Fast-forward to the mains, and here we were more than happy. Ms Food-Taster's leg of lamb (at 390 Rbs the priciest item on the entire menu) was so tender it fell apart out of sheer desire to please the eager eater - happiness and bliss quickly returned, although further comment was mostly muted by appreciative lip-smacking noises. I fared just as happily with the trout with fennel & herbs, and in fact the roast fennel proved a highlight - I'd expect just a smidgeon of it tucked inside the trout, but it came as a garnish. The trout itself was perfectly prepared, moist, and fragrant from a lemon-herb marinade. Paradise, it seemed, was available on earth, and for cash prices… but some element of earthly woe was needed to prevent us just floating away in ecstasy, and this was provided in the form of the most stylishly impractical serving-style of 2006… serving the whole fish on a rimless wooden slat the same width as the fish. Open the thing to remove the bones - and fish-juices lap-out all over the table. Any angle of attack here will produce the same graceless results. I found myself longing for that tired cliche of old-fashioned dining habits - a normal plate? You can't take me anywhere, you see.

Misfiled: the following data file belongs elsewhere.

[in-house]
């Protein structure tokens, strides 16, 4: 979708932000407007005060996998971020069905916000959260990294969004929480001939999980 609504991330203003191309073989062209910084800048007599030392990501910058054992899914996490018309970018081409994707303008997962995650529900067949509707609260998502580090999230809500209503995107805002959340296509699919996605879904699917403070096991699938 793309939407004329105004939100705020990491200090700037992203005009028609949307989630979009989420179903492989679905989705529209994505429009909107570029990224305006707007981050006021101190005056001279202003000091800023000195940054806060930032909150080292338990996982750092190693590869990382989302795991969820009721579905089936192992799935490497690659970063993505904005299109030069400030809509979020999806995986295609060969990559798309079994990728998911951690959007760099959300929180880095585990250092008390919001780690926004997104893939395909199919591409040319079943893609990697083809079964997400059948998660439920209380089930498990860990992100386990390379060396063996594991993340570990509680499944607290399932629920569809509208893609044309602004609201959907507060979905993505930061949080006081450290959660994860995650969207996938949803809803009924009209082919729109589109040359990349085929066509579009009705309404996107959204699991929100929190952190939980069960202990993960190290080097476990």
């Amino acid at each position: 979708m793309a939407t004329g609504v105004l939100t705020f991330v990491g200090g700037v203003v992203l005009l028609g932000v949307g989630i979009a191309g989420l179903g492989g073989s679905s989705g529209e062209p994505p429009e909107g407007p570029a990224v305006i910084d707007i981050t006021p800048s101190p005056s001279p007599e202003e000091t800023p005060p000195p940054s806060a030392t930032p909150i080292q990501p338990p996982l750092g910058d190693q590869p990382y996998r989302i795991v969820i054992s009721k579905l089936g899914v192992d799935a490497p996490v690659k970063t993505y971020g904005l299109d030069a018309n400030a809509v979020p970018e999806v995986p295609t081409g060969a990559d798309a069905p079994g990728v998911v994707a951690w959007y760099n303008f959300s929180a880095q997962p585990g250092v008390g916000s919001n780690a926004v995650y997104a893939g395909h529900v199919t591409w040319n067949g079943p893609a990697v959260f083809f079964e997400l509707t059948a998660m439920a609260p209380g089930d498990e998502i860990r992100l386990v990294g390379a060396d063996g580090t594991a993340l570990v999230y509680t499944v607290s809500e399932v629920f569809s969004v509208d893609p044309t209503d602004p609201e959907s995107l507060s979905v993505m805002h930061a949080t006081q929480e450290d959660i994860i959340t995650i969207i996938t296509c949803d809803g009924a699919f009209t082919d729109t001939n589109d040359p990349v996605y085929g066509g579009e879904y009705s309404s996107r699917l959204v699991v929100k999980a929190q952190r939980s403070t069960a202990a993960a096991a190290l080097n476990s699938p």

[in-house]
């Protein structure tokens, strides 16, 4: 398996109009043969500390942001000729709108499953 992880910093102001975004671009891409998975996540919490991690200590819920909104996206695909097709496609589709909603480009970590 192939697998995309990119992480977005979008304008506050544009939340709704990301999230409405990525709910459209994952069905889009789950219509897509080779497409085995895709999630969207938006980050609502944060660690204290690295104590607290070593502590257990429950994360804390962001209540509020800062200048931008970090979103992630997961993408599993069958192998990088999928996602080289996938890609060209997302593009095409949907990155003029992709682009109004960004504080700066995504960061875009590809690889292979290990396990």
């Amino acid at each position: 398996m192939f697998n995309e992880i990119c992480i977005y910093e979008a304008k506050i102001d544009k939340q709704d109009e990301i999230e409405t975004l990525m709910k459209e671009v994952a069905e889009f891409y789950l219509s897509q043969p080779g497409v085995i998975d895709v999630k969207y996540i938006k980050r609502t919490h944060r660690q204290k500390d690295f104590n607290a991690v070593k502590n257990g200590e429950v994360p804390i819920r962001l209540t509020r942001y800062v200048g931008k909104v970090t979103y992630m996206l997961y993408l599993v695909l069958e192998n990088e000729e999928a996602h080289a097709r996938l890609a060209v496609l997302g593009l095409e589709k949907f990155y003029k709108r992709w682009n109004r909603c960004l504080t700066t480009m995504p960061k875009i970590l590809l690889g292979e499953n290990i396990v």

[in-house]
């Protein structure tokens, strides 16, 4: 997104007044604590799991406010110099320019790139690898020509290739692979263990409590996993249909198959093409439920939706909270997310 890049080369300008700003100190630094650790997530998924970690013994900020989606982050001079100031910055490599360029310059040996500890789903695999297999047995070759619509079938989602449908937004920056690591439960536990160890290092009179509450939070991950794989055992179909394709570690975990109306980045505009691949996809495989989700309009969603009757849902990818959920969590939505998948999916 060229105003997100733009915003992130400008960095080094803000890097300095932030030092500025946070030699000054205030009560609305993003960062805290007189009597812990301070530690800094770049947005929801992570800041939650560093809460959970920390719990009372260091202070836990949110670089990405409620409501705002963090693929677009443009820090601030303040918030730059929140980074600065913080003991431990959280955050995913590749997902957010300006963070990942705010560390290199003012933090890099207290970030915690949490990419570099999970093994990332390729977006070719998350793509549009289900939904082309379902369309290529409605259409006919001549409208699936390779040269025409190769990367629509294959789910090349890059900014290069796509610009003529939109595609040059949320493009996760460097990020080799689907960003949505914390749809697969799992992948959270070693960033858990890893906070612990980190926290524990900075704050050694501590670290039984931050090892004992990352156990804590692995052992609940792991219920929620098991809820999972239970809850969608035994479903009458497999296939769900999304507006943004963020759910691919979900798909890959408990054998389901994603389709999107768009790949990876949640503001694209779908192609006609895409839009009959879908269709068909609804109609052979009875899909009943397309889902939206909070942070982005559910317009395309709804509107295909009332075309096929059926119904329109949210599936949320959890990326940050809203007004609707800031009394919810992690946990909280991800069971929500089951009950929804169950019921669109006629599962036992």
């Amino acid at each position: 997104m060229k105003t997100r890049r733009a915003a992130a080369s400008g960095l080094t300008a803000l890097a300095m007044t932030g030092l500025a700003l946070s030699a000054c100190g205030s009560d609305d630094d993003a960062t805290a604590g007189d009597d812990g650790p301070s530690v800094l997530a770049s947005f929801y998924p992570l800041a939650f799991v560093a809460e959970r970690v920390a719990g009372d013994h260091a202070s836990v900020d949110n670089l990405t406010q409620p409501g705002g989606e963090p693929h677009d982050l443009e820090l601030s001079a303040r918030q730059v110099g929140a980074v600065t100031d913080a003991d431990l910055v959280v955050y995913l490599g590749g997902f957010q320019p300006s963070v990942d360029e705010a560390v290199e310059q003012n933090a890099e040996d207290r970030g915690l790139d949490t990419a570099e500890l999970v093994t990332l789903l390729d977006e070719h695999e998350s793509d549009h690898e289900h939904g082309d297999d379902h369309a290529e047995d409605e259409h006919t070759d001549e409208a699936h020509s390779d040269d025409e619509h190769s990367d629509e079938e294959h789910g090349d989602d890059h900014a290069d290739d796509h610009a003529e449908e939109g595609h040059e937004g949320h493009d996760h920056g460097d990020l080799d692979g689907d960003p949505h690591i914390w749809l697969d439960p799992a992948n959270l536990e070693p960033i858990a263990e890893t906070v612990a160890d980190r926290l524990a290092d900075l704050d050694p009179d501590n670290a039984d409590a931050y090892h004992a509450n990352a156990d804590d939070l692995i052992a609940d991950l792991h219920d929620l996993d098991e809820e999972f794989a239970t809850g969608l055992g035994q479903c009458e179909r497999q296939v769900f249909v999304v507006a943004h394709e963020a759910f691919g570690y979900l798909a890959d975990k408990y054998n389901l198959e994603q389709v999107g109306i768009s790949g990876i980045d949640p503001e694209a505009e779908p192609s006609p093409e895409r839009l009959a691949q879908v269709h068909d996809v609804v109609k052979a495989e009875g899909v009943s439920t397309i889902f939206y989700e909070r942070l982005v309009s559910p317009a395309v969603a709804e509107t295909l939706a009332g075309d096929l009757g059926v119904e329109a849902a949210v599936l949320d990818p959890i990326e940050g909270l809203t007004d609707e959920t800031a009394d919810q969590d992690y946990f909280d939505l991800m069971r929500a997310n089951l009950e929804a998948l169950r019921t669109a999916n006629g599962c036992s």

We finished-off sharing a largish dessert portion of fresh melon slices (80 Rbs) - Ms Taster would have preferred them ready-peeled, but the old hippy within me appreciated the absence of such supermarket-style convenience. Despite a single sad soup slip-up and a perverse plating pecadillo, the whole experience was succour for both body and soul, and for prices last seen in Moscow when the Metro used green-plastic tokens. This happy combo of bonhomie and wallet-friendliness attracts a crowd, and although it's exactly the kind of place you'd like to drop into when you can't be arsed to make supper at home, in fact you'll probably have to book a table if you plan coming after 8pm - the venue is small and they’re chronically short of tables. The kitchen closes at 11pm, but you can munch your dessert and raid the drinks-menu for bargains until midnight. They even take credit cards and allow you to smoke if you wish. Get rid of the Beatles tape guys, and it's a winning formula.